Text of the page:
About two weeks ago I had the great pleasure of tagging along with our Holy Trinity Grade School and CCD 8th graders for a day of learning and reflection at their Confirmation Retreat that was held at the Martina Retreat Center in Ross Township. Bob Summers and the adult leaders did a great job of putting together a program that centered on the theme of being “Called, Sent and Nourished.” Called by their baptism. Sent by the Holy Spirit, and nourished at the Table of the Lord. They gave the students lots of things to think about and discuss and mixed in just the right amount of “fun stuff” to keep them interested.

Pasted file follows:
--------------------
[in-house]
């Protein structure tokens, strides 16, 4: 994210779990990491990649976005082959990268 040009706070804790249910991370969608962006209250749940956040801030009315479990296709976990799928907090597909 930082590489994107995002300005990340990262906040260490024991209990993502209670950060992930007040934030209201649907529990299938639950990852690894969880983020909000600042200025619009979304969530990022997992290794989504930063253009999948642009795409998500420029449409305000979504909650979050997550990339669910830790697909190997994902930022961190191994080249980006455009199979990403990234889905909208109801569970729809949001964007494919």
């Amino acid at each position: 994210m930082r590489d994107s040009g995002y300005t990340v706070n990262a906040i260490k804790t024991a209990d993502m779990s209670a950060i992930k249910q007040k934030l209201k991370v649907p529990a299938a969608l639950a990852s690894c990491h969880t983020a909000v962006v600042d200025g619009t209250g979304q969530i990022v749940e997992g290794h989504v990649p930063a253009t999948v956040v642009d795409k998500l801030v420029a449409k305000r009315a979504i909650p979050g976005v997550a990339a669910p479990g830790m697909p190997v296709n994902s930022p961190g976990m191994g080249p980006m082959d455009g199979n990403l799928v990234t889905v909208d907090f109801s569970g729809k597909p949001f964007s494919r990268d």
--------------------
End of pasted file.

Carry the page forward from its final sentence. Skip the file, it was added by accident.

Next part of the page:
Throughout the course of the day, many students mentioned that they were looking forward to becoming “an adult in the Church” when they were confirmed. At the end of the afternoon, when I was called upon to give a short summary of all we had discussed that day, I started out by telling them that I had never given a whole lot of attention to what it means to be an “adult in the Church,” but as it kept coming up, I began to give it more thought. I somehow knew it was more than what I overheard one student telling another. He said that: “it means that now we start to get the BIG envelopes for the collection basket.” I’d hoped it was more than that.